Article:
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photo credit: Jason Swartz

We accomplished so much more than our original mission of learning about forest protection from the perspective of a ranger. We didn’t just experience the rainforest and all of its complexities – we became full-fledged participants in an environment so profoundly zoetic that we couldn’t help but feel a calling, stronger than any we have ever felt before, to ensure that this untamed paradise continues to thrive.

Check out our awesome video (edited by Cris!)

The Lookout.

Journal Entry #23

This is a creative nonfiction story inspired by events from our time at the jungle. The story was written shortly after our visit to the Lookout.

We begin another day in the jungle. The air is humid and the temperature’s high; there’s a morning breeze that dances around camp, reminding us of the rain from the night before, and the rain yet to come—if it comes. Everyone begins to wake up, some of them more easily than others. The early birds are already up and about with their day, meanwhile the night owls, like me, can barely lift the bug net to put a leg outside of bed. All around camp the noises of bugs and birds can be heard, echoing the whining and complaining of the few humans that have ventured—that have invaded—this not-so-virgin land; a land discovered but barely touched.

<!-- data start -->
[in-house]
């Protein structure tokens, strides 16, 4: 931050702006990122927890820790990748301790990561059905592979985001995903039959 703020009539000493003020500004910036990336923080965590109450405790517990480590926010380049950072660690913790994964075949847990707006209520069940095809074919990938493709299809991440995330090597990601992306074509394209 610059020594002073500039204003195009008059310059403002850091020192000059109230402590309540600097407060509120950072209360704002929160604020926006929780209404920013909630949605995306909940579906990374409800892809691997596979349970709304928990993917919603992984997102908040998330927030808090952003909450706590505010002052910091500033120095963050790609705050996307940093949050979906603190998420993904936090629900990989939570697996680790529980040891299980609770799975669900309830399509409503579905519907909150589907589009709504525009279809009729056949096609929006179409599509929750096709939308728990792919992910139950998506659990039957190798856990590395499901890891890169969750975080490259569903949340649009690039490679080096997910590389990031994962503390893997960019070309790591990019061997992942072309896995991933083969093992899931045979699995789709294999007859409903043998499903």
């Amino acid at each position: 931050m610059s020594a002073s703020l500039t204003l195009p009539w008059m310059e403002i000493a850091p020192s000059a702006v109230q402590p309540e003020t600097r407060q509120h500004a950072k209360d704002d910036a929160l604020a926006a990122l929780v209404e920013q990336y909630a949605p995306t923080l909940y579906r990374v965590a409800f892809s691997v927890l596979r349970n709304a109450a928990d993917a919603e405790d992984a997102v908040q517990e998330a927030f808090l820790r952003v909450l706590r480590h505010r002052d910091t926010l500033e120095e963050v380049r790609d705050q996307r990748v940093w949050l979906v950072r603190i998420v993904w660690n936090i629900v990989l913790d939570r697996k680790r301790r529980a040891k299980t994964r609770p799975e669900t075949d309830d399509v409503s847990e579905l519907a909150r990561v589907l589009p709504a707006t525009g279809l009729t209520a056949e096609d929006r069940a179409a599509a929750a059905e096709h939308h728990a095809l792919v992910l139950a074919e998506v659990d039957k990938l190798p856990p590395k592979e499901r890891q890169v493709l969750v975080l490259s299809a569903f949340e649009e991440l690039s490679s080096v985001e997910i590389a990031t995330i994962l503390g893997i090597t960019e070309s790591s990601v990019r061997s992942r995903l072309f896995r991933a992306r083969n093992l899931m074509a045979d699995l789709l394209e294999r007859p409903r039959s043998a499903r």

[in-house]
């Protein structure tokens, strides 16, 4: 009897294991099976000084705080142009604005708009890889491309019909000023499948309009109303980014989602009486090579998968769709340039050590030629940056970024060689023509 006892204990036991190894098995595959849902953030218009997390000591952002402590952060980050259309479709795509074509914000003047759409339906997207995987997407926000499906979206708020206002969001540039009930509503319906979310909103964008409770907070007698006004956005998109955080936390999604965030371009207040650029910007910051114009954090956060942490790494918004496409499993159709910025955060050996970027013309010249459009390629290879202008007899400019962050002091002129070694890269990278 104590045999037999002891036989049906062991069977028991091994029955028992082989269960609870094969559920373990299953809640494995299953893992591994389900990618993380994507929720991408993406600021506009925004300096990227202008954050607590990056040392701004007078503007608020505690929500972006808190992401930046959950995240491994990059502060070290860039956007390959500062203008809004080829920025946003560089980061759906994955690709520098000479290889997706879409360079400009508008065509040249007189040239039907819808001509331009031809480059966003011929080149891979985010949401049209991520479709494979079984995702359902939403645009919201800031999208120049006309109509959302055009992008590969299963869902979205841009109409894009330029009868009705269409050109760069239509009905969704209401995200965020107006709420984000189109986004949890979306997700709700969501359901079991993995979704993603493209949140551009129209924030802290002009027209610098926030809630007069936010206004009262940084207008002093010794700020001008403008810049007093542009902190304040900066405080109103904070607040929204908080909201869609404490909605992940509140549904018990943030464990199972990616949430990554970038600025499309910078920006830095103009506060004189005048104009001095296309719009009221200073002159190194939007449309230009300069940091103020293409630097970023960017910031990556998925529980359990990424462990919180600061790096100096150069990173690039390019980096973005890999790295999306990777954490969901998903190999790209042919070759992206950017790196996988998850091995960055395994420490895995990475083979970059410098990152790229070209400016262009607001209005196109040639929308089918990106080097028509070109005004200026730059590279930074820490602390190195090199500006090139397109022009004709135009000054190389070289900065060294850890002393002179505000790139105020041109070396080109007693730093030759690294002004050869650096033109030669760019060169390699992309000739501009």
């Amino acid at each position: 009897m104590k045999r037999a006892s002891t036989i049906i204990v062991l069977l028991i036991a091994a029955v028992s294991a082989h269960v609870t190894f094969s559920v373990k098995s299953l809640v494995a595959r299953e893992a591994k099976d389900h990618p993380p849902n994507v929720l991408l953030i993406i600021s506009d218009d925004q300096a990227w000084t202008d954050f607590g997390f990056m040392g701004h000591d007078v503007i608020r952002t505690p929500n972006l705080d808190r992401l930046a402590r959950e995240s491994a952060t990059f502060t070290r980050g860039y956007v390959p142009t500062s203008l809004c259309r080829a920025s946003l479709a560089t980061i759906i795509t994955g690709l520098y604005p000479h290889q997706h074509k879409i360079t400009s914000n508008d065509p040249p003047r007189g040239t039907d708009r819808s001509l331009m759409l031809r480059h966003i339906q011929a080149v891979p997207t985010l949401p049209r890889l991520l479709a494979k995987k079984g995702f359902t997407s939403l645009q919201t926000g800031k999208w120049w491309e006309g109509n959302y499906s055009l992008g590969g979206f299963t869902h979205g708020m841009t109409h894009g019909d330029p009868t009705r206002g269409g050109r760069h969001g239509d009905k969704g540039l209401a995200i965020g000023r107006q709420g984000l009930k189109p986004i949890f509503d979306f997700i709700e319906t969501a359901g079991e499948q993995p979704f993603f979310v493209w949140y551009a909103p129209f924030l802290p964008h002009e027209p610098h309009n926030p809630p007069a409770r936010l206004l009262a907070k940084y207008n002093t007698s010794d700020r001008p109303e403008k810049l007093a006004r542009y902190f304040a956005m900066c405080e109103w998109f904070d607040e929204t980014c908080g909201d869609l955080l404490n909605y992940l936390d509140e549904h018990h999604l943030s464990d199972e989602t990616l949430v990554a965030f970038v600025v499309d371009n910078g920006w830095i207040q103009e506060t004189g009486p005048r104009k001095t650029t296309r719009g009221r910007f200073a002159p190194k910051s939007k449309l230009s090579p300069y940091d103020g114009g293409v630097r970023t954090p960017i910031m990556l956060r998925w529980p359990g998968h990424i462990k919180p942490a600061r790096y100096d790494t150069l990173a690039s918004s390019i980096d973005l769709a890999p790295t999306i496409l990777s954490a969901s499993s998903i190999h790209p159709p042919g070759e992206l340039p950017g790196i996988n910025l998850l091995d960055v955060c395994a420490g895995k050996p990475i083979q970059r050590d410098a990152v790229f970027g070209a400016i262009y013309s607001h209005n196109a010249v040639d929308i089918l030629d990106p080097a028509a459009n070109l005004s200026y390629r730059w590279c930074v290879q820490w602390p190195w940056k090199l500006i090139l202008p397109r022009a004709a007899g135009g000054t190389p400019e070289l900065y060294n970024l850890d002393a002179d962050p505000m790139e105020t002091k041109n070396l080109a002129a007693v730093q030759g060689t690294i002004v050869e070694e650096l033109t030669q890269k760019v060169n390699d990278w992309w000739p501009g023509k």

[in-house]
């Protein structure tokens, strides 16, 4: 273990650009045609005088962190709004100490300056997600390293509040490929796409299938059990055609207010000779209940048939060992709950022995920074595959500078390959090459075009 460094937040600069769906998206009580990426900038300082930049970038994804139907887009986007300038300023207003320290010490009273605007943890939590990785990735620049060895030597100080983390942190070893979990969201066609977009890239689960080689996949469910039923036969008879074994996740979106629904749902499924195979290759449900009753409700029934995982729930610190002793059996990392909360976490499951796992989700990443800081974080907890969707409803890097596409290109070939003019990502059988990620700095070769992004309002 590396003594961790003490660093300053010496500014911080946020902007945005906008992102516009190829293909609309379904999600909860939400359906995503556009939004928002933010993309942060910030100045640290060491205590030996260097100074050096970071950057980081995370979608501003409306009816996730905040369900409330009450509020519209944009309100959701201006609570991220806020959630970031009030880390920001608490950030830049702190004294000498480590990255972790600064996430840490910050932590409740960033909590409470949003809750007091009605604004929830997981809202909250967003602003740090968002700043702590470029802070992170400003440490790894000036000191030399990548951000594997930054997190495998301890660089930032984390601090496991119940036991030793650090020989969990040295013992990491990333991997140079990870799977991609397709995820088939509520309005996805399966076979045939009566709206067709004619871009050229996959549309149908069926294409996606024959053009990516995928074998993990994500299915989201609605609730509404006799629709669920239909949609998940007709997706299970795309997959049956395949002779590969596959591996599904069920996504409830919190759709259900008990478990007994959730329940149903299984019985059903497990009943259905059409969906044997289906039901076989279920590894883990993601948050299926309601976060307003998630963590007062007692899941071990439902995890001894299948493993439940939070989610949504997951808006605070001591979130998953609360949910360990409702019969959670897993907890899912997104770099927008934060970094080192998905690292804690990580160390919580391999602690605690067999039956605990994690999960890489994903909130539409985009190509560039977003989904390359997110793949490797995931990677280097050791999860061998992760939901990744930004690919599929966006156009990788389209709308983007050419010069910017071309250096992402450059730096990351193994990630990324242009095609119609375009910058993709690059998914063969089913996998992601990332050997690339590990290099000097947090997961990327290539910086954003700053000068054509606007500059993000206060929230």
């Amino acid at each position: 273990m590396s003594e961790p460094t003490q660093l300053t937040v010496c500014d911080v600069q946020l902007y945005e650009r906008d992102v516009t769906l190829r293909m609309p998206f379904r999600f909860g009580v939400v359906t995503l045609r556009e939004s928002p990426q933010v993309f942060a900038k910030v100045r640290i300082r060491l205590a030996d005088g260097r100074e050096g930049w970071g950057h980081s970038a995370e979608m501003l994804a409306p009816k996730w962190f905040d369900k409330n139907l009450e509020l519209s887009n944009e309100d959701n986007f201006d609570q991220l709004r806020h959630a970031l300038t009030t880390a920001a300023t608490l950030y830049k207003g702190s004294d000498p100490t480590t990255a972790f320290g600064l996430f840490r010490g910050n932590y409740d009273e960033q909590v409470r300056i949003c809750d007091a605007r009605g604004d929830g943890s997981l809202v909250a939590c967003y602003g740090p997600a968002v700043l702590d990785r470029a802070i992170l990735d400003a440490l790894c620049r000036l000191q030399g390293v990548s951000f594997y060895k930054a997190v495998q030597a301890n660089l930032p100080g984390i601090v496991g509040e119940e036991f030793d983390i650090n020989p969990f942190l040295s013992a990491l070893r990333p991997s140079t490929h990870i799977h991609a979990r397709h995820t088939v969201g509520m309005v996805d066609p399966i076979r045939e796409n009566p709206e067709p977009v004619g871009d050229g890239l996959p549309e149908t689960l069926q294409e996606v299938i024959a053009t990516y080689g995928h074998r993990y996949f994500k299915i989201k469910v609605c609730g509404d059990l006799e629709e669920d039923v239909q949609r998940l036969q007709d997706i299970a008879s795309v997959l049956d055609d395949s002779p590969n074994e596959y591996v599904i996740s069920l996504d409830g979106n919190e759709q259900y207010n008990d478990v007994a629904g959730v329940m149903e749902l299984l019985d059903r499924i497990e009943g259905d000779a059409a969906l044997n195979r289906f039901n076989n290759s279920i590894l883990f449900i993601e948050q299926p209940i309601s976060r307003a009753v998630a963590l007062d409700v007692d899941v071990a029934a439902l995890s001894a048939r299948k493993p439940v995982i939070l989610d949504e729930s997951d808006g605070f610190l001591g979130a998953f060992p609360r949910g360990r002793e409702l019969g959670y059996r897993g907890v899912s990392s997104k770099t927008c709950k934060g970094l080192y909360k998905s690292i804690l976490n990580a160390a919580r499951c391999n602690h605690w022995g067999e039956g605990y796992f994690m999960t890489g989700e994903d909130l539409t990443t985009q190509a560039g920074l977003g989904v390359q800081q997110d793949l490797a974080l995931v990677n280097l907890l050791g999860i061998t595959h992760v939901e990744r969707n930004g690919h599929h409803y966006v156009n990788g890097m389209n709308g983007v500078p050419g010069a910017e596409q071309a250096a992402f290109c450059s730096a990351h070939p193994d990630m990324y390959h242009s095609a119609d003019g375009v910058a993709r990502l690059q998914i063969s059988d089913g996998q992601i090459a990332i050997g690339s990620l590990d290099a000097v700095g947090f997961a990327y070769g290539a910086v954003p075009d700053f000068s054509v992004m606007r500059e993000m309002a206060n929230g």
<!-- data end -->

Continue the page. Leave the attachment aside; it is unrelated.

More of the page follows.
The kitchen.
The kitchen.

We make our way to the kitchen, where most of us immediately sit down and start fanning ourselves with old maps of the concession that lay around the table. We know our fanning is in vane, but those few seconds of cold air are so necessary to stay awake.

Josh and Scullion tell us the plans for the day; today, it seems, we will not be doing much. There will be a few hikes here and there, and at the end of the day we will go to this place call the Lookout to watch the sun set. Everyone pretends to be excited about another day of hikes and heat.

* * *

The day passes by between mindless walking and conversation about topics of no use; we talk about the experiences from days previous, we chat about the days to come, we create scenarios of life after the jungle, and, most importantly, we ask each other the questions we’re afraid of asking.

Continue reading “Journal Entry #23”

Ecotourism: A Final Post

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Photo: Elizabeth Mann